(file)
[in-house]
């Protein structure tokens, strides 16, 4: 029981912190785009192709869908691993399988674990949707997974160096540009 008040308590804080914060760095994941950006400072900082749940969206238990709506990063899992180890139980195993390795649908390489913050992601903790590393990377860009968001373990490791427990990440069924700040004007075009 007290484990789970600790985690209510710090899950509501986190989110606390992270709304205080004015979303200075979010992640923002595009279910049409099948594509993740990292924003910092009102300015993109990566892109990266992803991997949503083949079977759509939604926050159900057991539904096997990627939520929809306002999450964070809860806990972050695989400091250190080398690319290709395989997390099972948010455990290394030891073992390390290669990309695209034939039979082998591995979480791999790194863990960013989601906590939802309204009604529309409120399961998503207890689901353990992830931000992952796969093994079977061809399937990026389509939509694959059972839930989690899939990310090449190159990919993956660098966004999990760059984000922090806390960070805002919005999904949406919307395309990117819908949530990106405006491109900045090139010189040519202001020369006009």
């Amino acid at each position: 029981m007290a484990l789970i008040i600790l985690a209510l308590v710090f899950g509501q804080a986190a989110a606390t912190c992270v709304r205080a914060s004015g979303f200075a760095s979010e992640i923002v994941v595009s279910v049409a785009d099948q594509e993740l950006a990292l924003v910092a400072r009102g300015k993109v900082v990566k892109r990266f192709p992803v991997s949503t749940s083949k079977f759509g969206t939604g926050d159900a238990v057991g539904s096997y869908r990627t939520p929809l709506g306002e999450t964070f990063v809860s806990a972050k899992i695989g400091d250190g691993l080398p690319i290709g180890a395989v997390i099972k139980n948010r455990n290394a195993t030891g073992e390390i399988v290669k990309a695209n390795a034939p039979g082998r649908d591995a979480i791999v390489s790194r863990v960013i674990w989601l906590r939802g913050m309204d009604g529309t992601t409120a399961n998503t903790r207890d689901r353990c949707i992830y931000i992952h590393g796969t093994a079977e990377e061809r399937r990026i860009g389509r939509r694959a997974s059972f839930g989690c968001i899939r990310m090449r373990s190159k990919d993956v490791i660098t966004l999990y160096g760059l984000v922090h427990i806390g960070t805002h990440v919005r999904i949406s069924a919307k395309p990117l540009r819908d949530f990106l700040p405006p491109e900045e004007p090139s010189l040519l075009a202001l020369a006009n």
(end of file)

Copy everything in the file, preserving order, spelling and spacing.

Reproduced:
[in-house]
């Protein structure tokens, strides 16, 4: 029981912190785009192709869908691993399988674990949707997974160096540009 008040308590804080914060760095994941950006400072900082749940969206238990709506990063899992180890139980195993390795649908390489913050992601903790590393990377860009968001373990490791427990990440069924700040004007075009 007290484990789970600790985690209510710090899950509501986190989110606390992270709304205080004015979303200075979010992640923002595009279910049409099948594509993740990292924003910092009102300015993109990566892109990266992803991997949503083949079977759509939604926050159900057991539904096997990627939520929809306002999450964070809860806990972050695989400091250190080398690319290709395989997390099972948010455990290394030891073992390390290669990309695209034939039979082998591995979480791999790194863990960013989601906590939802309204009604529309409120399961998503207890689901353990992830931000992952796969093994079977061809399937990026389509939509694959059972839930989690899939990310090449190159990919993956660098966004999990760059984000922090806390960070805002919005999904949406919307395309990117819908949530990106405006491109900045090139010189040519202001020369006009």
């Amino acid at each position: 029981m007290a484990l789970i008040i600790l985690a209510l308590v710090f899950g509501q804080a986190a989110a606390t912190c992270v709304r205080a914060s004015g979303f200075a760095s979010e992640i923002v994941v595009s279910v049409a785009d099948q594509e993740l950006a990292l924003v910092a400072r009102g300015k993109v900082v990566k892109r990266f192709p992803v991997s949503t749940s083949k079977f759509g969206t939604g926050d159900a238990v057991g539904s096997y869908r990627t939520p929809l709506g306002e999450t964070f990063v809860s806990a972050k899992i695989g400091d250190g691993l080398p690319i290709g180890a395989v997390i099972k139980n948010r455990n290394a195993t030891g073992e390390i399988v290669k990309a695209n390795a034939p039979g082998r649908d591995a979480i791999v390489s790194r863990v960013i674990w989601l906590r939802g913050m309204d009604g529309t992601t409120a399961n998503t903790r207890d689901r353990c949707i992830y931000i992952h590393g796969t093994a079977e990377e061809r399937r990026i860009g389509r939509r694959a997974s059972f839930g989690c968001i899939r990310m090449r373990s190159k990919d993956v490791i660098t966004l999990y160096g760059l984000v922090h427990i806390g960070t805002h990440v919005r999904i949406s069924a919307k395309p990117l540009r819908d949530f990106l700040p405006p491109e900045e004007p090139s010189l040519l075009a202001l020369a006009n």